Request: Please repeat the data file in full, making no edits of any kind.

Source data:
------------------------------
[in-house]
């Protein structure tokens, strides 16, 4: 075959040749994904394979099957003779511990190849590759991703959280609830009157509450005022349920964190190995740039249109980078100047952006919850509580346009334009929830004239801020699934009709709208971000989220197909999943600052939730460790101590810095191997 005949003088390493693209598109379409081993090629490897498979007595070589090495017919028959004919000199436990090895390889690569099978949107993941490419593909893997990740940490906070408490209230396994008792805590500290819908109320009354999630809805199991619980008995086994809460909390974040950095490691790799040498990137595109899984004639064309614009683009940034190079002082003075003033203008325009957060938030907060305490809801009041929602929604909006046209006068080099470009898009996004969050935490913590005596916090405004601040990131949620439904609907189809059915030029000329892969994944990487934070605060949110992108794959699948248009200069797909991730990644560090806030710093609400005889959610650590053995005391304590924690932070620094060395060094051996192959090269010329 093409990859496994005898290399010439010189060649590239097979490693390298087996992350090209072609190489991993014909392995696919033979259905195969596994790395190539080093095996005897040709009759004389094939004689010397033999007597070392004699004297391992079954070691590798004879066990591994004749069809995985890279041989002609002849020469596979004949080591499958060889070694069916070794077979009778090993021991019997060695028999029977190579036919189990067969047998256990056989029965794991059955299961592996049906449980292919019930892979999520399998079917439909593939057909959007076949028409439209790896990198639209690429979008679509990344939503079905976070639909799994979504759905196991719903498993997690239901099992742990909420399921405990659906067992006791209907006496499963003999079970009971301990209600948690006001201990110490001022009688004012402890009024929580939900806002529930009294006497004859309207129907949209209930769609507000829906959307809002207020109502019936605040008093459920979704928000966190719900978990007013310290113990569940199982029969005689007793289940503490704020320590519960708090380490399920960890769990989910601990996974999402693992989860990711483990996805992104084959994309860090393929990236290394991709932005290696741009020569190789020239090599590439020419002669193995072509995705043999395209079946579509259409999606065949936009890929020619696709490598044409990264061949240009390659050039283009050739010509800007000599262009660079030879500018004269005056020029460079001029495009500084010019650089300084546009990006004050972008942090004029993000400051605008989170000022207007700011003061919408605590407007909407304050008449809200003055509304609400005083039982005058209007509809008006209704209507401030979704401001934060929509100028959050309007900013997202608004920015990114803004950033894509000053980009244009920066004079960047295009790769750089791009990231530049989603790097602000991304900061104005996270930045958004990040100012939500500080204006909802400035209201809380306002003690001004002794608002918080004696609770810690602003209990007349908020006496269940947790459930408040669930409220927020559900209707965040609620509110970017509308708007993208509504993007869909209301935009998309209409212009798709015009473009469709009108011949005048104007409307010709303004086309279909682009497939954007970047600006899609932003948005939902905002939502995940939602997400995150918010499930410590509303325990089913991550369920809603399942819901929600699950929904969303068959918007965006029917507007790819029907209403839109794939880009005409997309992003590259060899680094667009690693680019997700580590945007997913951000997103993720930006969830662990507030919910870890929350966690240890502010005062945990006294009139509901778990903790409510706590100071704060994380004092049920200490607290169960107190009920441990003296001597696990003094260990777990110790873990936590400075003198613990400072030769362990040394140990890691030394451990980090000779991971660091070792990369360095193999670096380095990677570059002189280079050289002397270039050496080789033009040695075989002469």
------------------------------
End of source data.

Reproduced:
[in-house]
């Protein structure tokens, strides 16, 4: 075959040749994904394979099957003779511990190849590759991703959280609830009157509450005022349920964190190995740039249109980078100047952006919850509580346009334009929830004239801020699934009709709208971000989220197909999943600052939730460790101590810095191997 005949003088390493693209598109379409081993090629490897498979007595070589090495017919028959004919000199436990090895390889690569099978949107993941490419593909893997990740940490906070408490209230396994008792805590500290819908109320009354999630809805199991619980008995086994809460909390974040950095490691790799040498990137595109899984004639064309614009683009940034190079002082003075003033203008325009957060938030907060305490809801009041929602929604909006046209006068080099470009898009996004969050935490913590005596916090405004601040990131949620439904609907189809059915030029000329892969994944990487934070605060949110992108794959699948248009200069797909991730990644560090806030710093609400005889959610650590053995005391304590924690932070620094060395060094051996192959090269010329 093409990859496994005898290399010439010189060649590239097979490693390298087996992350090209072609190489991993014909392995696919033979259905195969596994790395190539080093095996005897040709009759004389094939004689010397033999007597070392004699004297391992079954070691590798004879066990591994004749069809995985890279041989002609002849020469596979004949080591499958060889070694069916070794077979009778090993021991019997060695028999029977190579036919189990067969047998256990056989029965794991059955299961592996049906449980292919019930892979999520399998079917439909593939057909959007076949028409439209790896990198639209690429979008679509990344939503079905976070639909799994979504759905196991719903498993997690239901099992742990909420399921405990659906067992006791209907006496499963003999079970009971301990209600948690006001201990110490001022009688004012402890009024929580939900806002529930009294006497004859309207129907949209209930769609507000829906959307809002207020109502019936605040008093459920979704928000966190719900978990007013310290113990569940199982029969005689007793289940503490704020320590519960708090380490399920960890769990989910601990996974999402693992989860990711483990996805992104084959994309860090393929990236290394991709932005290696741009020569190789020239090599590439020419002669193995072509995705043999395209079946579509259409999606065949936009890929020619696709490598044409990264061949240009390659050039283009050739010509800007000599262009660079030879500018004269005056020029460079001029495009500084010019650089300084546009990006004050972008942090004029993000400051605008989170000022207007700011003061919408605590407007909407304050008449809200003055509304609400005083039982005058209007509809008006209704209507401030979704401001934060929509100028959050309007900013997202608004920015990114803004950033894509000053980009244009920066004079960047295009790769750089791009990231530049989603790097602000991304900061104005996270930045958004990040100012939500500080204006909802400035209201809380306002003690001004002794608002918080004696609770810690602003209990007349908020006496269940947790459930408040669930409220927020559900209707965040609620509110970017509308708007993208509504993007869909209301935009998309209409212009798709015009473009469709009108011949005048104007409307010709303004086309279909682009497939954007970047600006899609932003948005939902905002939502995940939602997400995150918010499930410590509303325990089913991550369920809603399942819901929600699950929904969303068959918007965006029917507007790819029907209403839109794939880009005409997309992003590259060899680094667009690693680019997700580590945007997913951000997103993720930006969830662990507030919910870890929350966690240890502010005062945990006294009139509901778990903790409510706590100071704060994380004092049920200490607290169960107190009920441990003296001597696990003094260990777990110790873990936590400075003198613990400072030769362990040394140990890691030394451990980090000779991971660091070792990369360095193999670096380095990677570059002189280079050289002397270039050496080789033009040695075989002469």